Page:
As far as safety goes, wait till you hit college and see how you are actually supposed to do work safely. Its already shown you have bad habbit's such as tossing gel down to someone below. I'm not saying I haven't done it but its still very unsafe and I'll try and find the photo's of what happened to someones face after getting hit by a gel frame "Frisbee'd" down to him. It took 10 stitches and a full OSHA investigation to even be allowed to use metal frames in the space.

Safety has been talked about all over this board, check them out. Now I'm not saying that we should put flashing yellow signs all over the place. I also don't think anyone else here has said anything remotely close. We're talking about having safety rules posted for those who are in the space who may not be accustomed yet.
 

MNicolai

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So long as we aren't stupid it is alright.
It's really not. "Smart" and "stupid" may play a role in the likelihood that one person versus another will be the cause of an accident, but smart people get their thumbs caught in saws too. They also drop stuff from heights, and, get their arms blown off in arc flashes, and forget to unplug lamps before replacing them.

"Smart" makes you less likely to fall off of a ladder, but it doesn't make you invincible to momentary lapses in attention. What does make smart people a lot safer though is when they're surrounded by lots of other smart people -- people who are watching over those around in them and help catch mistakes before they turn into disasters.

It's a lot like that saying, "Anyone can stop a speeding bullet...once." You've got one shot in your career to screw up really big and then your career (and maybe your life) is gone, whether you were smart or stupid won't matter. When the safety of tens to thousands of people are in your hands, you're lucky to get a second chance.

I know I make mistakes, and I remind my students that I am frequently wrong and make mistakes just like they will, so just as I try to catch their mistakes, I encourage them to help me catch mine. There's a lot of trust there, but it's completely necessary because however smart I or anyone else thinks they are, nobody is invincible.

Consider a moment SCUBA divers. When you go diving to great depths, you rack up deco (decompression) obligations. If you resurface too quickly, your body will suffer decompression sickness and if you're still alive when you reach the surface, you'll be lucky to survive and will probably have to spend quite a bit of time in a decompression chamber. Thus, you have to make stops on the way up where you stay at a constant depth long for a period of time to allow your body to adjust before you can continue resurfacing.

The role your diving partner(s) has in deco obligations is ensuring you don't stay down too long; if you stay down too long and have too much time locked up in deco obligations going back to the surface, you'll either have to fulfill your obligations at the risk of running out of oxygen, or skip your obligations and take your chances going back to the surface. Whatever you choose to do, your partner is in the same boat you are so you both share equal responsibility in watching out for your own actions as well as each others' actions. Both of your lives depend on your buddy having your back and you have your buddy's back. "Smart" people end up in decompression chambers all of the time, just like they end up in ambulances. That's why it's important to be surrounded by people you trust and who trust you.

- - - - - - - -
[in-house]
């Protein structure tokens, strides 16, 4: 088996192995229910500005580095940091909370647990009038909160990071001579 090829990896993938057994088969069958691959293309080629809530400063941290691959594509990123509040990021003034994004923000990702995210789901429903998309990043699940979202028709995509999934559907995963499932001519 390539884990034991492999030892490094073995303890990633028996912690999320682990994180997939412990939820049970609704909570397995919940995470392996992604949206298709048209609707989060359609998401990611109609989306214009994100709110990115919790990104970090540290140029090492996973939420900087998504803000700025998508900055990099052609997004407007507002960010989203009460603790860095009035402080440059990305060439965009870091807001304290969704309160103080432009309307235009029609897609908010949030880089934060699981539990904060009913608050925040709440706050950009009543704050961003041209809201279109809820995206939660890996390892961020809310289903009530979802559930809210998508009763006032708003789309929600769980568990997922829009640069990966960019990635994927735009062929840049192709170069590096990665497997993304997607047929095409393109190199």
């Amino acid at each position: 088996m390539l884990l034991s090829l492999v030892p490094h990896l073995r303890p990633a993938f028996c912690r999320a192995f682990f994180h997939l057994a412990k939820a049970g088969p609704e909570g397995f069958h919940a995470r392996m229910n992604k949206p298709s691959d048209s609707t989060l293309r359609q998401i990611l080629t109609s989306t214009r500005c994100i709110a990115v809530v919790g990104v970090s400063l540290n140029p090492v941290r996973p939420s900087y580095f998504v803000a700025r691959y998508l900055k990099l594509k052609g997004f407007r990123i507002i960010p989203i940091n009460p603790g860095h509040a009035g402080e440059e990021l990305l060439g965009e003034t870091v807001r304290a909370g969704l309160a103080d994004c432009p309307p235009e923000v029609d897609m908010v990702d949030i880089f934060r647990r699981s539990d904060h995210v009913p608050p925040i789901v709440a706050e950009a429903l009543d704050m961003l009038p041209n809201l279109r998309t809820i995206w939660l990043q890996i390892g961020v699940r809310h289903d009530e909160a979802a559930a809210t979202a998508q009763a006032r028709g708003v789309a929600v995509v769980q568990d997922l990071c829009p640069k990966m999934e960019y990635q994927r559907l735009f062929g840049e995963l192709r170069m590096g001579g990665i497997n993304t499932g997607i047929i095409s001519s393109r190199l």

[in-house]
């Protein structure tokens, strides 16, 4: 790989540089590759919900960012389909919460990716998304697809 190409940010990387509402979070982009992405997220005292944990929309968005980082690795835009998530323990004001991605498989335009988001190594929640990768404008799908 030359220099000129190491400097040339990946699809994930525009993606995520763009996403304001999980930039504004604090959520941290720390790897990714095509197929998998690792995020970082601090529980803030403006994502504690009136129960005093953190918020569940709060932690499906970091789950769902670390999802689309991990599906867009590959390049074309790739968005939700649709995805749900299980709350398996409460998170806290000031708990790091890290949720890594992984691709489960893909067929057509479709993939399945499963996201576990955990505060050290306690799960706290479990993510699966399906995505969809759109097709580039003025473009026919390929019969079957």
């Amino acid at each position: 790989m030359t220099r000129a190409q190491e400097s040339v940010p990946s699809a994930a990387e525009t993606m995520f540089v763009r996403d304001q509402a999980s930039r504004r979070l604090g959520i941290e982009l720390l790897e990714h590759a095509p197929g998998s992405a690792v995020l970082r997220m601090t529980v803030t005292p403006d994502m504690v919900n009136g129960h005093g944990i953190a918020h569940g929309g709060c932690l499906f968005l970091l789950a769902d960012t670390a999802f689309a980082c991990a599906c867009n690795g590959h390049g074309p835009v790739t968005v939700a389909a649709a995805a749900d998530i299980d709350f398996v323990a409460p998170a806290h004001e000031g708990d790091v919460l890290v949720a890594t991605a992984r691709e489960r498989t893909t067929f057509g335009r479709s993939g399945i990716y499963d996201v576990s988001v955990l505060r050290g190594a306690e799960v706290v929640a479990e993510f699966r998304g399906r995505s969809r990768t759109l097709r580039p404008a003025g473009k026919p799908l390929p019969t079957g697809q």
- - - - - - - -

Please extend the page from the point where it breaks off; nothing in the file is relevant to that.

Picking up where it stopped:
I've worked in theatre at a technician and as an actor, and I think it would be rude to not allow me to go back and forth. If I am capable of and have done stage managing or LDing before, then why would you not allow me to?
Because I don't know you.

Me, protecting myself, my facility, and my patrons, and any performers and staff members in my space, requires me to not trust you if I don't know you. If you walked into my theatre tomorrow and I knew nothing about you and hadn't received any recommendations for your quality of work, for me to be good at my job I have to be skeptical of you and your abilities until I see how you handle yourself. Tours don't usually grant enough time for people to get to know each other at a local stop, but if you were looking for a job at my theatre you wouldn't be up on the grid doing rigging maintenance the first day above a stage crowded with musicians and cast members -- that's a formula for disaster and I probably wouldn't even let my seasoned crew members perform work like that with so many oblivious people below.

If it was a tour situation and there was never going to be an opportunity for me to get to know your work, I'd be keeping a careful eye on you throughout the time that you're spending at my facility -- not necessarily looking over your shoulder, but when rigging starts moving, lifts are driving around, and people are all over the theatre, I'll probably want to be on stage keeping an eye out for hazards, especially because in my facility I'll know what's likely to be a hazard that a touring guy may not even notice.